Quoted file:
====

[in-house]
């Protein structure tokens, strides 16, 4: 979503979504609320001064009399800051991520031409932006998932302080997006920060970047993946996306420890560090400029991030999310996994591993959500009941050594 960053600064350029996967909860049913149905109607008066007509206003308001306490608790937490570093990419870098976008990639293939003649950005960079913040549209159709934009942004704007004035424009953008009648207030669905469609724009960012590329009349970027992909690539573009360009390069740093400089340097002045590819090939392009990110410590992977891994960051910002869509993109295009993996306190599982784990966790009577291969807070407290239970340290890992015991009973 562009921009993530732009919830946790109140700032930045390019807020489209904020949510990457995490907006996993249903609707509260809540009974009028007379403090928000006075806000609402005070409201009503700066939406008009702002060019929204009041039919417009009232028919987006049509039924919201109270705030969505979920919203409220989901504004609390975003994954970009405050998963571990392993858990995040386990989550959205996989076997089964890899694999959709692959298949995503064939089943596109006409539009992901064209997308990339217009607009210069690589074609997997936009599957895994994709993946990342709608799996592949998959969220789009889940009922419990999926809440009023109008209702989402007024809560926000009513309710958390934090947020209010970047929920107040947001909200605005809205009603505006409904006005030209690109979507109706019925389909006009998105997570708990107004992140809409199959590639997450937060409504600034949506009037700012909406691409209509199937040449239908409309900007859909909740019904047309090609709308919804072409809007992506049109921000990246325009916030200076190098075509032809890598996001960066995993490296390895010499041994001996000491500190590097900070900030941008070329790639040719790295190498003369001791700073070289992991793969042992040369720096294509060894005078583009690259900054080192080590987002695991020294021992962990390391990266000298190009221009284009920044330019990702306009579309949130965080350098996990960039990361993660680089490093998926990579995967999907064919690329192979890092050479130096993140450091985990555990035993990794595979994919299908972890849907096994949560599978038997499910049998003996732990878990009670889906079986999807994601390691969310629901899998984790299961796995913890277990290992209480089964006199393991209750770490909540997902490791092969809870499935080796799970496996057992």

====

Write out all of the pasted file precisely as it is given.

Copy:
[in-house]
């Protein structure tokens, strides 16, 4: 979503979504609320001064009399800051991520031409932006998932302080997006920060970047993946996306420890560090400029991030999310996994591993959500009941050594 960053600064350029996967909860049913149905109607008066007509206003308001306490608790937490570093990419870098976008990639293939003649950005960079913040549209159709934009942004704007004035424009953008009648207030669905469609724009960012590329009349970027992909690539573009360009390069740093400089340097002045590819090939392009990110410590992977891994960051910002869509993109295009993996306190599982784990966790009577291969807070407290239970340290890992015991009973 562009921009993530732009919830946790109140700032930045390019807020489209904020949510990457995490907006996993249903609707509260809540009974009028007379403090928000006075806000609402005070409201009503700066939406008009702002060019929204009041039919417009009232028919987006049509039924919201109270705030969505979920919203409220989901504004609390975003994954970009405050998963571990392993858990995040386990989550959205996989076997089964890899694999959709692959298949995503064939089943596109006409539009992901064209997308990339217009607009210069690589074609997997936009599957895994994709993946990342709608799996592949998959969220789009889940009922419990999926809440009023109008209702989402007024809560926000009513309710958390934090947020209010970047929920107040947001909200605005809205009603505006409904006005030209690109979507109706019925389909006009998105997570708990107004992140809409199959590639997450937060409504600034949506009037700012909406691409209509199937040449239908409309900007859909909740019904047309090609709308919804072409809007992506049109921000990246325009916030200076190098075509032809890598996001960066995993490296390895010499041994001996000491500190590097900070900030941008070329790639040719790295190498003369001791700073070289992991793969042992040369720096294509060894005078583009690259900054080192080590987002695991020294021992962990390391990266000298190009221009284009920044330019990702306009579309949130965080350098996990960039990361993660680089490093998926990579995967999907064919690329192979890092050479130096993140450091985990555990035993990794595979994919299908972890849907096994949560599978038997499910049998003996732990878990009670889906079986999807994601390691969310629901899998984790299961796995913890277990290992209480089964006199393991209750770490909540997902490791092969809870499935080796799970496996057992």